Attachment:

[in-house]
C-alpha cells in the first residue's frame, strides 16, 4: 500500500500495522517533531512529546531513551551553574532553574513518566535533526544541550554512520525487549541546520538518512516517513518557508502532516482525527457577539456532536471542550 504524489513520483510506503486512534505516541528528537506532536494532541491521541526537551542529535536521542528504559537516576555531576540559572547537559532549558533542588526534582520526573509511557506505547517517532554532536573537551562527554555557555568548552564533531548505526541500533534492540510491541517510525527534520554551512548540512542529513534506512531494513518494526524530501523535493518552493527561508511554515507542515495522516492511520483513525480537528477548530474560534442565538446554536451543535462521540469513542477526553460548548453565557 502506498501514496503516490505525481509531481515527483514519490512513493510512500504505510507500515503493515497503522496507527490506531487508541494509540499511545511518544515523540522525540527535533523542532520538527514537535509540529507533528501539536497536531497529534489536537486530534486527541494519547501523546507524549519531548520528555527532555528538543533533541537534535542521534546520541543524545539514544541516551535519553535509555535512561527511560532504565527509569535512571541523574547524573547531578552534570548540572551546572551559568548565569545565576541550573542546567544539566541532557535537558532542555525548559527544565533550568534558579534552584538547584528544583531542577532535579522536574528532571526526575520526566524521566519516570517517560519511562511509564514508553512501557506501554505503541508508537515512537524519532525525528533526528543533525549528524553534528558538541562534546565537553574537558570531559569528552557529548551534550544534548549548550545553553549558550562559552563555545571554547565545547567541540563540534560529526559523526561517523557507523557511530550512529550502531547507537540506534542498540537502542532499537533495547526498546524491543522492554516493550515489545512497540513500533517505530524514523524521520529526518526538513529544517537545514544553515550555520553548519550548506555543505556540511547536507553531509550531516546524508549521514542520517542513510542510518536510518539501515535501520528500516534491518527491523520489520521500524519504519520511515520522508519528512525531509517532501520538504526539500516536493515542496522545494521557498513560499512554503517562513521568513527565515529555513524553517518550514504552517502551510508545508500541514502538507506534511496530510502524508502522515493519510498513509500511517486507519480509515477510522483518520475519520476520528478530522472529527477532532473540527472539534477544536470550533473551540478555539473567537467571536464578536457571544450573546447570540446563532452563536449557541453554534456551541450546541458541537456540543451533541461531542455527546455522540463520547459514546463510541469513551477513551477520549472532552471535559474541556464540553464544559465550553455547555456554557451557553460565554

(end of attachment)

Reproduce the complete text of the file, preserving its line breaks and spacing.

[in-house]
C-alpha cells in the first residue's frame, strides 16, 4: 500500500500495522517533531512529546531513551551553574532553574513518566535533526544541550554512520525487549541546520538518512516517513518557508502532516482525527457577539456532536471542550 504524489513520483510506503486512534505516541528528537506532536494532541491521541526537551542529535536521542528504559537516576555531576540559572547537559532549558533542588526534582520526573509511557506505547517517532554532536573537551562527554555557555568548552564533531548505526541500533534492540510491541517510525527534520554551512548540512542529513534506512531494513518494526524530501523535493518552493527561508511554515507542515495522516492511520483513525480537528477548530474560534442565538446554536451543535462521540469513542477526553460548548453565557 502506498501514496503516490505525481509531481515527483514519490512513493510512500504505510507500515503493515497503522496507527490506531487508541494509540499511545511518544515523540522525540527535533523542532520538527514537535509540529507533528501539536497536531497529534489536537486530534486527541494519547501523546507524549519531548520528555527532555528538543533533541537534535542521534546520541543524545539514544541516551535519553535509555535512561527511560532504565527509569535512571541523574547524573547531578552534570548540572551546572551559568548565569545565576541550573542546567544539566541532557535537558532542555525548559527544565533550568534558579534552584538547584528544583531542577532535579522536574528532571526526575520526566524521566519516570517517560519511562511509564514508553512501557506501554505503541508508537515512537524519532525525528533526528543533525549528524553534528558538541562534546565537553574537558570531559569528552557529548551534550544534548549548550545553553549558550562559552563555545571554547565545547567541540563540534560529526559523526561517523557507523557511530550512529550502531547507537540506534542498540537502542532499537533495547526498546524491543522492554516493550515489545512497540513500533517505530524514523524521520529526518526538513529544517537545514544553515550555520553548519550548506555543505556540511547536507553531509550531516546524508549521514542520517542513510542510518536510518539501515535501520528500516534491518527491523520489520521500524519504519520511515520522508519528512525531509517532501520538504526539500516536493515542496522545494521557498513560499512554503517562513521568513527565515529555513524553517518550514504552517502551510508545508500541514502538507506534511496530510502524508502522515493519510498513509500511517486507519480509515477510522483518520475519520476520528478530522472529527477532532473540527472539534477544536470550533473551540478555539473567537467571536464578536457571544450573546447570540446563532452563536449557541453554534456551541450546541458541537456540543451533541461531542455527546455522540463520547459514546463510541469513551477513551477520549472532552471535559474541556464540553464544559465550553455547555456554557451557553460565554